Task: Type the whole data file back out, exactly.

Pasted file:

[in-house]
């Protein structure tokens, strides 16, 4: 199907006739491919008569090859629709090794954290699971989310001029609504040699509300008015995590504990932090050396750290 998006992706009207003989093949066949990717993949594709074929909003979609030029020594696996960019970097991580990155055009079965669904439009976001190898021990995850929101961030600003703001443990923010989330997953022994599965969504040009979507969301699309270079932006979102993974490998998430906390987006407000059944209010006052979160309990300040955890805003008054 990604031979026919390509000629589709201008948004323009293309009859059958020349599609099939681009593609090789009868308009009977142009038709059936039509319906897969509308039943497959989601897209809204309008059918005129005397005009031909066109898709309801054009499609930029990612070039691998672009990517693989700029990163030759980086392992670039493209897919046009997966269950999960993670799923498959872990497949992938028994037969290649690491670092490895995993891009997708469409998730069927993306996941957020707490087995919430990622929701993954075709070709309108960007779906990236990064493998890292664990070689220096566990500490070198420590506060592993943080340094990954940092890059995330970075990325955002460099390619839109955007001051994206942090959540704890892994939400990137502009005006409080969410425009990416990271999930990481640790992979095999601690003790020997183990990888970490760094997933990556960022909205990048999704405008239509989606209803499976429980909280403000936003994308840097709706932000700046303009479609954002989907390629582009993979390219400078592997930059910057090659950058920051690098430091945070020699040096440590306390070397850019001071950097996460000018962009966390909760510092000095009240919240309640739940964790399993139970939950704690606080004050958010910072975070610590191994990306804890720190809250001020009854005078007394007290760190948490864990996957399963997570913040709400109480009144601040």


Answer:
[in-house]
């Protein structure tokens, strides 16, 4: 199907006739491919008569090859629709090794954290699971989310001029609504040699509300008015995590504990932090050396750290 998006992706009207003989093949066949990717993949594709074929909003979609030029020594696996960019970097991580990155055009079965669904439009976001190898021990995850929101961030600003703001443990923010989330997953022994599965969504040009979507969301699309270079932006979102993974490998998430906390987006407000059944209010006052979160309990300040955890805003008054 990604031979026919390509000629589709201008948004323009293309009859059958020349599609099939681009593609090789009868308009009977142009038709059936039509319906897969509308039943497959989601897209809204309008059918005129005397005009031909066109898709309801054009499609930029990612070039691998672009990517693989700029990163030759980086392992670039493209897919046009997966269950999960993670799923498959872990497949992938028994037969290649690491670092490895995993891009997708469409998730069927993306996941957020707490087995919430990622929701993954075709070709309108960007779906990236990064493998890292664990070689220096566990500490070198420590506060592993943080340094990954940092890059995330970075990325955002460099390619839109955007001051994206942090959540704890892994939400990137502009005006409080969410425009990416990271999930990481640790992979095999601690003790020997183990990888970490760094997933990556960022909205990048999704405008239509989606209803499976429980909280403000936003994308840097709706932000700046303009479609954002989907390629582009993979390219400078592997930059910057090659950058920051690098430091945070020699040096440590306390070397850019001071950097996460000018962009966390909760510092000095009240919240309640739940964790399993139970939950704690606080004050958010910072975070610590191994990306804890720190809250001020009854005078007394007290760190948490864990996957399963997570913040709400109480009144601040």